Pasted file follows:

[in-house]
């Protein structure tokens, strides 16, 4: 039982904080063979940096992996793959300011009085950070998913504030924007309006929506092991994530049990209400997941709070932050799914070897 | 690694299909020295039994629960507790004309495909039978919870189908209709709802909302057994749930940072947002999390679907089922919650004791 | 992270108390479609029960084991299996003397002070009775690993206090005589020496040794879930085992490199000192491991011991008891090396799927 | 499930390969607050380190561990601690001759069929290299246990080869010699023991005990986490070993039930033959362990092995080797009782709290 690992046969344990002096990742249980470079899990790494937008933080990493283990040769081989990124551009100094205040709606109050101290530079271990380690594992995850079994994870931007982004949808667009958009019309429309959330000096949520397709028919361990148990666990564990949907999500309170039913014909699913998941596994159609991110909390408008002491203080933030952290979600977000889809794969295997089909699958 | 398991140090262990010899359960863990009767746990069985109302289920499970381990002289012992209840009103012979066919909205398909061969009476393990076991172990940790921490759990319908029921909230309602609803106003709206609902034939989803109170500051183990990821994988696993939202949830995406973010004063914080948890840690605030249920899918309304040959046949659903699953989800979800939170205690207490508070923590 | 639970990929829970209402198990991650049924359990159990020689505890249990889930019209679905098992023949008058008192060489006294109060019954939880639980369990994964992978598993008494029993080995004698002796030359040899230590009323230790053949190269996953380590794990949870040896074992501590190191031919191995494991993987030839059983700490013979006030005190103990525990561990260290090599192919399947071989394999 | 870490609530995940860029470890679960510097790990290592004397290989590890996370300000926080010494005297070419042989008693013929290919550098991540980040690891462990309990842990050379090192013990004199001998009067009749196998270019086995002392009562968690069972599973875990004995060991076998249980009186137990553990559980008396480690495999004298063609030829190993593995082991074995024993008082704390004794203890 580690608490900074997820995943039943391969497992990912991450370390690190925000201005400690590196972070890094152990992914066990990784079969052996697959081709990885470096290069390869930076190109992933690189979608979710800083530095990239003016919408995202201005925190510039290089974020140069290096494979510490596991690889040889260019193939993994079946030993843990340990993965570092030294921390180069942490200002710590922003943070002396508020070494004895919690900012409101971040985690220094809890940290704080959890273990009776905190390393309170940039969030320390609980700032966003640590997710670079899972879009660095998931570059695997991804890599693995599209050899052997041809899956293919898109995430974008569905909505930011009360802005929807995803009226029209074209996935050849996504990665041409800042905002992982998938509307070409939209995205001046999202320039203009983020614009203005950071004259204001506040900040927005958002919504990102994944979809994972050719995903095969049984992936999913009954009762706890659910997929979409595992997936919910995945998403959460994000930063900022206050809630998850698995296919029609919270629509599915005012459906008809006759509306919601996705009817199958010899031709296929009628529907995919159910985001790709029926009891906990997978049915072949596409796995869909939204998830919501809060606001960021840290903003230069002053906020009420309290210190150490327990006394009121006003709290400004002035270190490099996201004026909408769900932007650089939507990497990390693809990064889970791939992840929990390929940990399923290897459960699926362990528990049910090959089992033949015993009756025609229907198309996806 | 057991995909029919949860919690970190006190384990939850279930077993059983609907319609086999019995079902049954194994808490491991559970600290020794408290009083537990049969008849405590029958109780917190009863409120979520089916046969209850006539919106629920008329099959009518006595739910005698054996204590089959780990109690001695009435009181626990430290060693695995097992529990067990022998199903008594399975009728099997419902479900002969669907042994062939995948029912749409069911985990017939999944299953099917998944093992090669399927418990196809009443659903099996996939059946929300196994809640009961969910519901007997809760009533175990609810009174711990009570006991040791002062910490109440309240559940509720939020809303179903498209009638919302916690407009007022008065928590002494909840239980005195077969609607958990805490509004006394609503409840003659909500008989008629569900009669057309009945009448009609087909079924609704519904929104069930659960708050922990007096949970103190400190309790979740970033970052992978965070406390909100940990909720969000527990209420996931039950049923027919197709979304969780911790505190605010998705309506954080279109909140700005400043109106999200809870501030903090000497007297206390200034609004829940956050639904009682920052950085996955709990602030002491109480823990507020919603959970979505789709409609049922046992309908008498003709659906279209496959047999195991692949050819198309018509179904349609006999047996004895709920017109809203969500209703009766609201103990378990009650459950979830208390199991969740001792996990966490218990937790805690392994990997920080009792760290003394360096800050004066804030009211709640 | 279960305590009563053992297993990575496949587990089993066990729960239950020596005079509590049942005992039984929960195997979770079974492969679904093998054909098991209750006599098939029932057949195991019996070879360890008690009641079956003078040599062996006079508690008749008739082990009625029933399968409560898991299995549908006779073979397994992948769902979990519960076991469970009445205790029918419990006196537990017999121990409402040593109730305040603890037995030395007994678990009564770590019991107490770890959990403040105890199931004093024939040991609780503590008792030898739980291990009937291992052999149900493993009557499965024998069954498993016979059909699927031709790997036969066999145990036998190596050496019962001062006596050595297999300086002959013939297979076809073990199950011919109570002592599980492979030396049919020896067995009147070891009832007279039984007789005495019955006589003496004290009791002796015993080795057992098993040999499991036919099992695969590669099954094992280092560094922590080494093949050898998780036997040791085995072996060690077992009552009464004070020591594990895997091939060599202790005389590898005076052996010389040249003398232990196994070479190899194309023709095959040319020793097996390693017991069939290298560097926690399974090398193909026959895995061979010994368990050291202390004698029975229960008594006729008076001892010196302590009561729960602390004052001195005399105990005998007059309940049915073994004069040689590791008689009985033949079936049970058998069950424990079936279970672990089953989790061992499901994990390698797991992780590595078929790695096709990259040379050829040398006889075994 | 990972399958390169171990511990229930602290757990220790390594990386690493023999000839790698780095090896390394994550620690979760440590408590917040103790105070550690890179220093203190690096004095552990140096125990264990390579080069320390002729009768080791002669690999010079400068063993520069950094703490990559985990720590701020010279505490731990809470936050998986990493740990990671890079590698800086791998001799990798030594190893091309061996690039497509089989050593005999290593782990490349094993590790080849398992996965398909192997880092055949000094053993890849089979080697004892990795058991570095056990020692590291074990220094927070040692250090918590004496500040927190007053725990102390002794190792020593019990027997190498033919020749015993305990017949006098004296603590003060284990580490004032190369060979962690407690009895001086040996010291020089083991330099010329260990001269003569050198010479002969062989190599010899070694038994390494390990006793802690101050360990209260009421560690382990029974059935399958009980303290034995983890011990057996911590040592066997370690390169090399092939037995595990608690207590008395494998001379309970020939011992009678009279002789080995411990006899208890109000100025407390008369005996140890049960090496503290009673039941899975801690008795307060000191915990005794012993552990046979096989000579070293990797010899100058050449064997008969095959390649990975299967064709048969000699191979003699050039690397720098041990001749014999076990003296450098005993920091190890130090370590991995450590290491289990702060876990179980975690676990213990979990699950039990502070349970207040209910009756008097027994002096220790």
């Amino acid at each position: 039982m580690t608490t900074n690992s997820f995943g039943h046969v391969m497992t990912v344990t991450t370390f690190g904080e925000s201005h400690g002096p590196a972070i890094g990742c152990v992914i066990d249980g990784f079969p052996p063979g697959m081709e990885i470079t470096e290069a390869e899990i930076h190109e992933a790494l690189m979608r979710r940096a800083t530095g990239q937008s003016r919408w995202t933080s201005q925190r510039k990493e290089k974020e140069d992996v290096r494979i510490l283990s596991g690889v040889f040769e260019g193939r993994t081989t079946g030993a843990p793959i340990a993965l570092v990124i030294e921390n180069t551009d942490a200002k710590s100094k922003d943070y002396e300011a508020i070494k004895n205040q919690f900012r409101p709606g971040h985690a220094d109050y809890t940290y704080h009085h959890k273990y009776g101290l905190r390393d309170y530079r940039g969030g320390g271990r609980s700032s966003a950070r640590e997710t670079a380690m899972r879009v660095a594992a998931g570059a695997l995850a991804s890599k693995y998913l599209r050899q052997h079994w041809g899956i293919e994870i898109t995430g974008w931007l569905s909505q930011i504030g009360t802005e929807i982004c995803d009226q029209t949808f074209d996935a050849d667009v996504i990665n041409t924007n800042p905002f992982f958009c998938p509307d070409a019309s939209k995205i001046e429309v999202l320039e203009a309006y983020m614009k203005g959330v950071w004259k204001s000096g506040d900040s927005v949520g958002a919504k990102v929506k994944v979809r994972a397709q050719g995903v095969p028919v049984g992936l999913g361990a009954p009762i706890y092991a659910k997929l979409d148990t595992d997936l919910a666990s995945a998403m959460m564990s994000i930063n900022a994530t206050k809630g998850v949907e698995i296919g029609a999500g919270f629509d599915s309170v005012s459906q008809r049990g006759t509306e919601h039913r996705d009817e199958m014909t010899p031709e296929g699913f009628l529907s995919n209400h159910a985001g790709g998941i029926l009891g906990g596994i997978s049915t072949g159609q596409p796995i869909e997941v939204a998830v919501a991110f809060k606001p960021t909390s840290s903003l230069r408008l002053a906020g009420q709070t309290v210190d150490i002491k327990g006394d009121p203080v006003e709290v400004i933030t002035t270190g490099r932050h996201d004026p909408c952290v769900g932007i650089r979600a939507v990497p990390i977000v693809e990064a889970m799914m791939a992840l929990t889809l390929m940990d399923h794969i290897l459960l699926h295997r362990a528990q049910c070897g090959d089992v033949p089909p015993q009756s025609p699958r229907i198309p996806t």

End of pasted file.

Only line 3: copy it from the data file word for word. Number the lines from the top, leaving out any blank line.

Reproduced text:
């Amino acid at each position: 039982m580690t608490t900074n690992s997820f995943g039943h046969v391969m497992t990912v344990t991450t370390f690190g904080e925000s201005h400690g002096p590196a972070i890094g990742c152990v992914i066990d249980g990784f079969p052996p063979g697959m081709e990885i470079t470096e290069a390869e899990i930076h190109e992933a790494l690189m979608r979710r940096a800083t530095g990239q937008s003016r919408w995202t933080s201005q925190r510039k990493e290089k974020e140069d992996v290096r494979i510490l283990s596991g690889v040889f040769e260019g193939r993994t081989t079946g030993a843990p793959i340990a993965l570092v990124i030294e921390n180069t551009d942490a200002k710590s100094k922003d943070y002396e300011a508020i070494k004895n205040q919690f900012r409101p709606g971040h985690a220094d109050y809890t940290y704080h009085h959890k273990y009776g101290l905190r390393d309170y530079r940039g969030g320390g271990r609980s700032s966003a950070r640590e997710t670079a380690m899972r879009v660095a594992a998931g570059a695997l995850a991804s890599k693995y998913l599209r050899q052997h079994w041809g899956i293919e994870i898109t995430g974008w931007l569905s909505q930011i504030g009360t802005e929807i982004c995803d009226q029209t949808f074209d996935a050849d667009v996504i990665n041409t924007n800042p905002f992982f958009c998938p509307d070409a019309s939209k995205i001046e429309v999202l320039e203009a309006y983020m614009k203005g959330v950071w004259k204001s000096g506040d900040s927005v949520g958002a919504k990102v929506k994944v979809r994972a397709q050719g995903v095969p028919v049984g992936l999913g361990a009954p009762i706890y092991a659910k997929l979409d148990t595992d997936l919910a666990s995945a998403m959460m564990s994000i930063n900022a994530t206050k809630g998850v949907e698995i296919g029609a999500g919270f629509d599915s309170v005012s459906q008809r049990g006759t509306e919601h039913r996705d009817e199958m014909t010899p031709e296929g699913f009628l529907s995919n209400h159910a985001g790709g998941i029926l009891g906990g596994i997978s049915t072949g159609q596409p796995i869909e997941v939204a998830v919501a991110f809060k606001p960021t909390s840290s903003l230069r408008l002053a906020g009420q709070t309290v210190d150490i002491k327990g006394d009121p203080v006003e709290v400004i933030t002035t270190g490099r932050h996201d004026p909408c952290v769900g932007i650089r979600a939507v990497p990390i977000v693809e990064a889970m799914m791939a992840l929990t889809l390929m940990d399923h794969i290897l459960l699926h295997r362990a528990q049910c070897g090959d089992v033949p089909p015993q009756s025609p699958r229907i198309p996806t």